Retired Generals Backhandedly Respond To Toomey

Uh oh.

Remember how last night Pat Toomey played the “American courts suck; we need to try terrorists at Guantonamo Bay, else they’ll attack us again” card? Yeah, he did. This is another issue on which he and Rep. Joe Sestak differ.

About an hour ago, possibly in response to Toomey’s desperate, insatiable appetite to cave to the terrorists’ demands, Human Rights First hosted a conference call which featured General David M. Maddox USA (Ret.), Rear Admiral Don Guter USN (Ret.) and Major General USA (Ret.) Walter Stewart, all of whom are proponents of trying terrorists in federal courts, though, as a nonpartisan group, do not endorse any candidate. Yesterday, they released this ad:

Today, they had the perfect aforementioned opportunity to speak with the press.

All retired generals expressed the need to try terrorist suspects in federal courts, rather than military commissions because, among other things, trying the suspects in a military commission assumes they’re being treated as warriors – which is what they want – when, in fact, they’re simple criminals.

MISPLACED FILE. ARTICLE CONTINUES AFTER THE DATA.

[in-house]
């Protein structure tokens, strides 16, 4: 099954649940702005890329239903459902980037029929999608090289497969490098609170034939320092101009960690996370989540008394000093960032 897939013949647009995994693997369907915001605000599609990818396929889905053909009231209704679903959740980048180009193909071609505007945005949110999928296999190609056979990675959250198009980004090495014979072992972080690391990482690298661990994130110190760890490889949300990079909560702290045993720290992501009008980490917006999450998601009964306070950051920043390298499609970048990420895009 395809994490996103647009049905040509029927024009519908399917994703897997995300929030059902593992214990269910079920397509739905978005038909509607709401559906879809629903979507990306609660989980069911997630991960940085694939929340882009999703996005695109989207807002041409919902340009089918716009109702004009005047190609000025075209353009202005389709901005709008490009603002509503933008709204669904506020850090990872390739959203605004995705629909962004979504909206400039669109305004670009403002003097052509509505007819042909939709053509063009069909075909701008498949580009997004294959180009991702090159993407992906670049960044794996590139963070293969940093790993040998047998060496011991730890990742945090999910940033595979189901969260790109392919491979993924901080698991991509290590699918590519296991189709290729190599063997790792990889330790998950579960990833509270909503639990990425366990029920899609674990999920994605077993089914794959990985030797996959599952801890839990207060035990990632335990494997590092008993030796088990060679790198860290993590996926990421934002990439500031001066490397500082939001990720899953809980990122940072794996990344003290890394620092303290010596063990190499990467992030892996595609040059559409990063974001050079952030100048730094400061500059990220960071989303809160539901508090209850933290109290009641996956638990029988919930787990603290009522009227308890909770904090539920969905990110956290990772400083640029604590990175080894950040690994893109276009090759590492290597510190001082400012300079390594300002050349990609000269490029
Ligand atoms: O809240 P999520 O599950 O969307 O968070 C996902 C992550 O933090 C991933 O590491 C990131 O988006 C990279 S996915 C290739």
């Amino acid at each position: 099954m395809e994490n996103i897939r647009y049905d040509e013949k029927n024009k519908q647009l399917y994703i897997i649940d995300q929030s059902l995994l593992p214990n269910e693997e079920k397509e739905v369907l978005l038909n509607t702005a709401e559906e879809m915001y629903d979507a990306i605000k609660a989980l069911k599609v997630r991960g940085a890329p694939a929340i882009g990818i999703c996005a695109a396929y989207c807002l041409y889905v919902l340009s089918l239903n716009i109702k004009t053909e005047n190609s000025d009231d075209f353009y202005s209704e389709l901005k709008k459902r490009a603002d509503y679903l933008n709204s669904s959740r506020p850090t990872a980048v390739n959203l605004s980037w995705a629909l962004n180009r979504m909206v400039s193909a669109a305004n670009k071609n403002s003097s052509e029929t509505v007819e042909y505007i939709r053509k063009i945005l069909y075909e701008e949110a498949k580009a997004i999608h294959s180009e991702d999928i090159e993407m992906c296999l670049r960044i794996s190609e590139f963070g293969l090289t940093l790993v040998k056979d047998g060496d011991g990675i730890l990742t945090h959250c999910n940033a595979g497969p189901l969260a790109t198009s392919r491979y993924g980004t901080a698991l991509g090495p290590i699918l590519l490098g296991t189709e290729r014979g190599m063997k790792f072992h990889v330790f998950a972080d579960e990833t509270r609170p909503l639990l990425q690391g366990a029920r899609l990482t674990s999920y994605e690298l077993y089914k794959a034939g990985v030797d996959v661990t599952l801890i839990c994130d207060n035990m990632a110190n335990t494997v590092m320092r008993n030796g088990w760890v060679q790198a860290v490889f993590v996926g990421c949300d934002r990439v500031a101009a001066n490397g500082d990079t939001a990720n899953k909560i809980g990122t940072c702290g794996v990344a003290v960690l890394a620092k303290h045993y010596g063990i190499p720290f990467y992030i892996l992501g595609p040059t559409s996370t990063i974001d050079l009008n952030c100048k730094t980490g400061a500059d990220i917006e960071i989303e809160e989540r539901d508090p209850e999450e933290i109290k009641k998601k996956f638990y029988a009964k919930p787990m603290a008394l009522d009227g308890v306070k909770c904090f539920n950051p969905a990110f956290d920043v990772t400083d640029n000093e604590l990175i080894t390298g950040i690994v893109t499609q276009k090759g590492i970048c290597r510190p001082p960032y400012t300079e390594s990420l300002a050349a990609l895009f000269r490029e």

“Military courts grant warrior status to those they try,” said Stewart, speaking from Berks County. “The civil courts do not. The civil courts try these people as criminals, the mass murdering criminals that they are, and I believe that’s what they deserve.”

Stewart, a Pennsylvania native, is the former commander of the 28th Infantry Division, Pennsylvania Army National Guard. “It’s in our interest that Jihadi thugs and murderers be classified as Jihadi thugs and murderers,” said Stewart. “We need to classify them as criminals.”

Human Rights First has not met with either Senate candidate but says it has met with 11 congressional candidates in Pennsylvania from both parties.

Last night Toomey claimed trying terrorist suspects in federal court would be “a circus” and “very dangerous,” even though terrorists have already been tried in federal courts.

“Running a court system is not a core competency of the military,” said Stewart. “We are not good at it. The courts don’t fight our wars and we should not be running a court system. I find it both a moral and strategic imperative.”

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